Read more

Spotted: Elusive White Moleskine Notebook

We’re known for our aversion to beige, but white? We can’t get enough of the sum of all colors (and recently spent far too many hours scouring the marketplace for a white computer monitor, eventually having to settle for a silver one from a mysterious Korean company). So we’re pleased to report that Moleskine has finally seen the light. The brand built on ‘lil black jotters is introducing white notebooks, something they toyed with a few years ago in a limited-edition created for Yoox. The new range, complete with white elastic band, bookmark, and expandable inner pocket, is available now on the Moleskine e-store. Ready to shift into full-on back-to-school-mode? Check out Moleskine’s first U.S. Store, which opened earlier this year at New York’s Time Warner Center.

Phaidon Debuts Architecture Travel Guide App

The Phaidon Atlas of 21st Century Architecture and The Phaidon Atlas of Contemporary World Architecture are inspiring sourcebooks for the ages, but as with many authoritative, lushly illustrated volumes, it is impossible to fit them in one’s pocket, unless one has very special pants. Fear not, culture-conscious traveler, because Phaidon has just released The Phaidon Architecture Travel Guide App, an iPhone- or iPad-ready resource that’s yours for $3.99 from the iTunes store. With some 1,500 projects from 840 architectural practices (cherrypicked from both atlases), the app can be browsed by location, project, practice, and building type. Plus, the bookmarking options make it easy to create a “To See” list of architecture marvels around the globe. And travelers, take heart: no Wi-Fi or 3G is required to run the app.

Got an app we should know about? Drop us a line at unbeige [at] mediabistro.com

In Which John Hodgman Deftly Compares Corn on the Cob, Typewriters, and 3D Printers

We first discovered the genius that is John Hodgman in late 2005, when we spent Christmas reading aloud to our family (and anyone else who would list) the lists of “hobo facts” and wacky state mottoes (e.g., Nebraska: “Birthplace of Unicameral Government!”) in The Areas of My Expertise. That inspired volume, the first in his since triumphantly completed trilogy of Complete World Knowledge, would go on to catalyze Hodgman’s transformation from a literary agent-turned-magazine writer to global renown as an author of fake trivia books, The Daily Show‘s resident deranged millionaire, judge, and most recently, star of his own Netflix special. In addition to the highly enertaining Judge John Hodgman Pocast, he adjudicates disputes (in 100 words or less) in a wee column of The New York Times Magazine, and his latest is a doozy:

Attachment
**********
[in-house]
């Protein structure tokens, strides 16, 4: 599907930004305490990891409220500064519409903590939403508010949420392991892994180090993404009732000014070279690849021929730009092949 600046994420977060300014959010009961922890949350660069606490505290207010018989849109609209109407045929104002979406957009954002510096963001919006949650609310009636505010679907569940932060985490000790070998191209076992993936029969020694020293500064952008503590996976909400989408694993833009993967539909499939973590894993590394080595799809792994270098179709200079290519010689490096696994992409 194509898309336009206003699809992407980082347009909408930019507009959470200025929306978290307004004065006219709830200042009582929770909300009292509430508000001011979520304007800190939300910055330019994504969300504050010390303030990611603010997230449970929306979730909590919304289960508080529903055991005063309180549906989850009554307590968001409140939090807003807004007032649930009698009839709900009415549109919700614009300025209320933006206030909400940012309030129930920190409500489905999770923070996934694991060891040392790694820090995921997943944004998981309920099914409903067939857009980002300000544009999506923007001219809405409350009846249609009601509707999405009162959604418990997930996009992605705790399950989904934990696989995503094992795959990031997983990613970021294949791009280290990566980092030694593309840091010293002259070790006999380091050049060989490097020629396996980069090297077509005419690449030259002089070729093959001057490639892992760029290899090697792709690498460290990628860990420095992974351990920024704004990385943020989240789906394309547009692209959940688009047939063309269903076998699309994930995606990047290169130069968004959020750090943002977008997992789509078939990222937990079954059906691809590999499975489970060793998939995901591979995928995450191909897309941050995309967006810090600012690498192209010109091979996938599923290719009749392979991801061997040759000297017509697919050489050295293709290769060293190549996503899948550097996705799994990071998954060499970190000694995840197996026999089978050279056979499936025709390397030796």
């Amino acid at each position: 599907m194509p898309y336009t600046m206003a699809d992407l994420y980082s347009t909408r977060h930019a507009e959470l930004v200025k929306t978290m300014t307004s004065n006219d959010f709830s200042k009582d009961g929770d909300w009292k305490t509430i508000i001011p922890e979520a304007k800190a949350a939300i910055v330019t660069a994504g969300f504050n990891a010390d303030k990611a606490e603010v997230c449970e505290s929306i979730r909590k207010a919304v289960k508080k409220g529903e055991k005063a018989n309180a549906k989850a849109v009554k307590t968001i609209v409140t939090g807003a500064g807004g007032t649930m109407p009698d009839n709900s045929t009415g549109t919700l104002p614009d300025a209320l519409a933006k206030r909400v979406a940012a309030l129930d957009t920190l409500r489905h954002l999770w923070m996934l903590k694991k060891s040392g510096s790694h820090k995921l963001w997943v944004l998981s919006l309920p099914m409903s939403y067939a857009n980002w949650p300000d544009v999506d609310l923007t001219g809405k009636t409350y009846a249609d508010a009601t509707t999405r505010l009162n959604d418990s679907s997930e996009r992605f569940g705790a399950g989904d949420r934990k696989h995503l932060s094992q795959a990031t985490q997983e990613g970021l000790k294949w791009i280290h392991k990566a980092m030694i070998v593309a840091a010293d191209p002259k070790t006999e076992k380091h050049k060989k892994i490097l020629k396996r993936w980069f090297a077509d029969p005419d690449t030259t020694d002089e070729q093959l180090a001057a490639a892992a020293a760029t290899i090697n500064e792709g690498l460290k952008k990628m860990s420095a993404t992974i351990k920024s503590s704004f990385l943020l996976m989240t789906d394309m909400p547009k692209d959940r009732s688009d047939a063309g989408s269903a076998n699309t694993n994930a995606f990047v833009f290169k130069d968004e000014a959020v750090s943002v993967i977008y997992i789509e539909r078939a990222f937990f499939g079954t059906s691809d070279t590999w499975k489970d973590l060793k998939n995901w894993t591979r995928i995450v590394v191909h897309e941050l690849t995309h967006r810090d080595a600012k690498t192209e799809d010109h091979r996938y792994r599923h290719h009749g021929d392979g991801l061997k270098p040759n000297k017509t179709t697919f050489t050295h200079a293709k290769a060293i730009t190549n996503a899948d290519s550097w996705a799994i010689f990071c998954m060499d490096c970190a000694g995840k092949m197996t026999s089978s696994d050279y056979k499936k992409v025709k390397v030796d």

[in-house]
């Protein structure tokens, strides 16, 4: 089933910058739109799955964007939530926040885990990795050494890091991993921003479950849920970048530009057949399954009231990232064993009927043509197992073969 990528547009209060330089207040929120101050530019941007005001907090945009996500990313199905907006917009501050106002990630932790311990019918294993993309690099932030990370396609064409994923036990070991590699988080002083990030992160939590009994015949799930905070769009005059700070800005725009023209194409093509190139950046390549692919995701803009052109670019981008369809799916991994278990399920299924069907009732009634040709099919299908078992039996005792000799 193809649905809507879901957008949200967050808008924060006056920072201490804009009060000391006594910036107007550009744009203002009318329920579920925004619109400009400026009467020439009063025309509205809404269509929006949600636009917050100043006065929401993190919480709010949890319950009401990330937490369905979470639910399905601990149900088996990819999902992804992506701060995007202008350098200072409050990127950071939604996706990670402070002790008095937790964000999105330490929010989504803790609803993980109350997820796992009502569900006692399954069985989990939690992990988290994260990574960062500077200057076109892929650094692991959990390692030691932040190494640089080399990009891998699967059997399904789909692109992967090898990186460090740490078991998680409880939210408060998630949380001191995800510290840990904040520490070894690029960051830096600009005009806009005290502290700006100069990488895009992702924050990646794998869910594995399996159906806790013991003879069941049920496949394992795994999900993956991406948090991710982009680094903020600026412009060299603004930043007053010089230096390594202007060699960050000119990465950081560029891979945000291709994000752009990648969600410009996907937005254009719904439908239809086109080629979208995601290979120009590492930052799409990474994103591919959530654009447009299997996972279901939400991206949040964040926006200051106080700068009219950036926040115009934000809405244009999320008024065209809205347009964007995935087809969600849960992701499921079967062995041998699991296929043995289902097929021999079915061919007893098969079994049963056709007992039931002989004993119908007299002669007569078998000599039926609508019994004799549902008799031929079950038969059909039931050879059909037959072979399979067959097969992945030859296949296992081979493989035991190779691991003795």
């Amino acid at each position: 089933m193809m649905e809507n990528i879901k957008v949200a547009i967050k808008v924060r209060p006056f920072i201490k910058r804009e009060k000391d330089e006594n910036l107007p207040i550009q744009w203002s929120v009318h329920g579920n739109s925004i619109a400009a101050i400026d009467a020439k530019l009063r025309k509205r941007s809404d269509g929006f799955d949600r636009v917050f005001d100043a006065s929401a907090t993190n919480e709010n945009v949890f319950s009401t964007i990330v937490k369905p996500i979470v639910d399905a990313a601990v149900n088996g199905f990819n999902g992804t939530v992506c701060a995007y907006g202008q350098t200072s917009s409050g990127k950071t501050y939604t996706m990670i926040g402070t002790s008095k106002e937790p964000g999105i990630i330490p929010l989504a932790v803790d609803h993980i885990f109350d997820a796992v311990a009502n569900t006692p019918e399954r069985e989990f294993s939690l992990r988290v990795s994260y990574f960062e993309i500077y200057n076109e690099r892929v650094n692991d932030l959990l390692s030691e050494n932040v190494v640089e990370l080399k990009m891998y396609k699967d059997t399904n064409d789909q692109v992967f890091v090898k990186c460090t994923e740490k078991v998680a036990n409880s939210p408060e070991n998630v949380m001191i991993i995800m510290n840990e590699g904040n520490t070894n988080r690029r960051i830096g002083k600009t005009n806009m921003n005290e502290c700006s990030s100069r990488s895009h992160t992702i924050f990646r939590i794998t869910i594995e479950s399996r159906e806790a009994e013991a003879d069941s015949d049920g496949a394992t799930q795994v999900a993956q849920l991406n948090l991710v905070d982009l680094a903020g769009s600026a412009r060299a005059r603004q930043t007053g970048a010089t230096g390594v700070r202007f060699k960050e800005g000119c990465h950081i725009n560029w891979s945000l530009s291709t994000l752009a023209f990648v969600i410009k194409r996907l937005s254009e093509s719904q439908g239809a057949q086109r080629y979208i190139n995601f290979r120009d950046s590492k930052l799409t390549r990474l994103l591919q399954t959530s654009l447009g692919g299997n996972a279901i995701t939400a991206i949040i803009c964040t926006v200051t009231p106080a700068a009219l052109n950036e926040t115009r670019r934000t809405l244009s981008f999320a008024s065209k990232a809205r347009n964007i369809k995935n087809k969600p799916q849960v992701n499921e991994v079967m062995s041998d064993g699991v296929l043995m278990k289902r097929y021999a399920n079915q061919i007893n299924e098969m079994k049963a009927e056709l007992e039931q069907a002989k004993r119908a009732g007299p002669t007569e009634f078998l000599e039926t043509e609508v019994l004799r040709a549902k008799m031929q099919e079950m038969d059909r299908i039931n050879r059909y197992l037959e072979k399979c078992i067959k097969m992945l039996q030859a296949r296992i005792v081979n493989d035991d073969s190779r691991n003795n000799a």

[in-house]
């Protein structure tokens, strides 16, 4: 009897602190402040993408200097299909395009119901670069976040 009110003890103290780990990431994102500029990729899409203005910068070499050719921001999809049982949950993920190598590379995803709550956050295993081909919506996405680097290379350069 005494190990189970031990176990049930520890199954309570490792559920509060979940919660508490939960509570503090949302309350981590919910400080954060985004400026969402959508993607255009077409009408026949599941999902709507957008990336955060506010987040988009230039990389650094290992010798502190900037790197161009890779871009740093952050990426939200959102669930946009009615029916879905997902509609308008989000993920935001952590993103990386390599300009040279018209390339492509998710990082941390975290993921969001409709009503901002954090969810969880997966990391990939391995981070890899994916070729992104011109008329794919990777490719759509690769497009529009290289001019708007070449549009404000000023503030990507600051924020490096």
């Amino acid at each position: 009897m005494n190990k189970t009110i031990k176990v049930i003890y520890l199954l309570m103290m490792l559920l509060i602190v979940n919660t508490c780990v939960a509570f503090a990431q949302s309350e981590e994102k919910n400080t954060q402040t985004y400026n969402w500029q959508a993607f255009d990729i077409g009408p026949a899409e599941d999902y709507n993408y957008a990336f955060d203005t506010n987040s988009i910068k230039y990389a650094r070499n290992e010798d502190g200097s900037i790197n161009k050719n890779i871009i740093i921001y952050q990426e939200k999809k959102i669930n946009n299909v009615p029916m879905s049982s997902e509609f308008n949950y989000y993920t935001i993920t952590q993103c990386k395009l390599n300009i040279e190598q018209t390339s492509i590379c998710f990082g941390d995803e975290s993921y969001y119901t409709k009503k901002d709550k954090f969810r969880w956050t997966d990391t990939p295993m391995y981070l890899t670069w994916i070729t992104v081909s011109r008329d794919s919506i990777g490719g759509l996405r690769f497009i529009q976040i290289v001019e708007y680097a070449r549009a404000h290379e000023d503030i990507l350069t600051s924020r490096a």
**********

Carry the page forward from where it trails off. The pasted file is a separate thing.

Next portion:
Sophia writes: My father eats corn horizontally. I eat it in a circular motion. I believe that his way of eating is inefficient. Could you please issue an injunction stating that the proper way to eat corn is in a circular motion?
Your father eats corn that way because, as I do, he remembers what a typewriter is. It’s hard for us to see a roller-food and not proceed left to right before returning to the next line. Sometimes I even hear a bell ring. You dismantle your corn like a 3-D printer in reverse: vertical stack by vertical stack. Your argument from efficiency is specious, so I find in your father’s favor: I would rather look like Hemingway while eating than like some kind of mechanized chipmunk any day.

Adobe Illustrator, in a Class by Itself

Mediabistro continues to heed your cries for more design courses, and July is all about Illustrator. Over two weeks of online learning, budding ad designers will get up to speed on the software under the guidance of veteran art director Andrés Jimenez, who has designed everything from a website for the Jay-Z/Iconix clothing brand Artful Dodger to a NASCAR paint scheme for Jackson Hewitt. All we ask is that you use your newfound colors and gradients knowledge for good. As Spider Man‘s graphic designer cousin Gene once said, “With great special effects and filter skills come great responsibility.” Learn more here.

Stratasys to Buy MakerBot in $403 Million Deal

Big news in the extruded molten thermoplastic, layered photopolymer world of 3D printing: privately held MakerBot has agreed to merge with Stratasys in a stock-for-stock deal valued at $403 million (based on Stratasys’ stock price at yesterday’s market close). The deal is expected to close by October.

Founded in 2009, Brooklyn-based MakerBot is the most recognized name in desktop 3D printers–its Replicator 2 will be available on Amazon later this month–and Stratasys, formed last year by the merger of Stratasys and Objet, plans to preserve the MakerBot brand, management, and “spirit of collaboration it has built with its users and partners.” CEO and co-founder Bre Pettis will continue to lead MakerBot, which will operate as a separate subsidiary of Stratasys. “We have an aggressive model for growth, and partnering with Stratasys will allow us to supercharge our mission to empower individuals to make things using a MakerBot, and allow us to bring our 3D technology to more people,” said Pettis in a statement announcing the deal. MakerBot has sold approximately 22,000 3D printers to date. Next up for the company: the MakerBot digitizer desktop 3D scanner, which promises “a quick and easy way to turn the things in your world into 3D designs you can share and print.”

Quote of Note | Kevin Systrom

Ansel Adams is probably the one who got me into photography. We have a button in the app called Lux, which makes everything look contrast-y and beautiful; that was heavily influenced by Adams. I’ve always been a fan of landscapes. I rarely take photos of people. I’m awkward. I don’t like holding up a phone in front of someone’s face.”

-Kevin Systrom, co-founder of Instagram, in an interview with Garage magazine

Ansel Adams, “Evening, McDonald Lake, Glacier National Park,” part of a series commissioned in 1941 by the U.S. National Park Service. The photo mural project was scuttled by World War II.

<< PREVIOUS PAGENEXT PAGE >>